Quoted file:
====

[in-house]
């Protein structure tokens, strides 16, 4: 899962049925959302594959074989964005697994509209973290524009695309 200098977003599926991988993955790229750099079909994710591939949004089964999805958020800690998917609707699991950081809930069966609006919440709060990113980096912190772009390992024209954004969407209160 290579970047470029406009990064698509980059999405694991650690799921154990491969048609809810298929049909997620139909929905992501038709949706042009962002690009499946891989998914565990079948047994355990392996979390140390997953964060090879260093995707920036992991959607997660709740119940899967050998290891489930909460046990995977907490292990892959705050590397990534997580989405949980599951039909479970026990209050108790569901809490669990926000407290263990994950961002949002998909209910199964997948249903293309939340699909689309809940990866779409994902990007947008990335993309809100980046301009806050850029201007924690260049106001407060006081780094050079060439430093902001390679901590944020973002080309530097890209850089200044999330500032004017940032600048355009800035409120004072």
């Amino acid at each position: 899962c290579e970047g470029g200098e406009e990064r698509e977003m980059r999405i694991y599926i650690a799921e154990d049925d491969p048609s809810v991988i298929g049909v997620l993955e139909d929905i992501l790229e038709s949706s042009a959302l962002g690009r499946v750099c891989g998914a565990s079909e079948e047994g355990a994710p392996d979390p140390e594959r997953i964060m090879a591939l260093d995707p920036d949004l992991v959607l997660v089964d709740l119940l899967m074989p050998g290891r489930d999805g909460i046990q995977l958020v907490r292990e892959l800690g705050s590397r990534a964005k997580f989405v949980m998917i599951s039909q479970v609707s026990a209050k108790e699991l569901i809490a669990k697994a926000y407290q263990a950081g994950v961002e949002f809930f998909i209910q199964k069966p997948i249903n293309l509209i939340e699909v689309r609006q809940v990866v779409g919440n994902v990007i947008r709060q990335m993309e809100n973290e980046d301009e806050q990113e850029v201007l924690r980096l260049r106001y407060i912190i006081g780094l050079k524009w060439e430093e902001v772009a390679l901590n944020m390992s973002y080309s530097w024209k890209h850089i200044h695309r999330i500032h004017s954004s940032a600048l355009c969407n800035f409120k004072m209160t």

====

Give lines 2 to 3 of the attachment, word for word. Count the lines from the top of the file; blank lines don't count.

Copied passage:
């Protein structure tokens, strides 16, 4: 899962049925959302594959074989964005697994509209973290524009695309 200098977003599926991988993955790229750099079909994710591939949004089964999805958020800690998917609707699991950081809930069966609006919440709060990113980096912190772009390992024209954004969407209160 290579970047470029406009990064698509980059999405694991650690799921154990491969048609809810298929049909997620139909929905992501038709949706042009962002690009499946891989998914565990079948047994355990392996979390140390997953964060090879260093995707920036992991959607997660709740119940899967050998290891489930909460046990995977907490292990892959705050590397990534997580989405949980599951039909479970026990209050108790569901809490669990926000407290263990994950961002949002998909209910199964997948249903293309939340699909689309809940990866779409994902990007947008990335993309809100980046301009806050850029201007924690260049106001407060006081780094050079060439430093902001390679901590944020973002080309530097890209850089200044999330500032004017940032600048355009800035409120004072």
């Amino acid at each position: 899962c290579e970047g470029g200098e406009e990064r698509e977003m980059r999405i694991y599926i650690a799921e154990d049925d491969p048609s809810v991988i298929g049909v997620l993955e139909d929905i992501l790229e038709s949706s042009a959302l962002g690009r499946v750099c891989g998914a565990s079909e079948e047994g355990a994710p392996d979390p140390e594959r997953i964060m090879a591939l260093d995707p920036d949004l992991v959607l997660v089964d709740l119940l899967m074989p050998g290891r489930d999805g909460i046990q995977l958020v907490r292990e892959l800690g705050s590397r990534a964005k997580f989405v949980m998917i599951s039909q479970v609707s026990a209050k108790e699991l569901i809490a669990k697994a926000y407290q263990a950081g994950v961002e949002f809930f998909i209910q199964k069966p997948i249903n293309l509209i939340e699909v689309r609006q809940v990866v779409g919440n994902v990007i947008r709060q990335m993309e809100n973290e980046d301009e806050q990113e850029v201007l924690r980096l260049r106001y407060i912190i006081g780094l050079k524009w060439e430093e902001v772009a390679l901590n944020m390992s973002y080309s530097w024209k890209h850089i200044h695309r999330i500032h004017s954004s940032a600048l355009c969407n800035f409120k004072m209160t």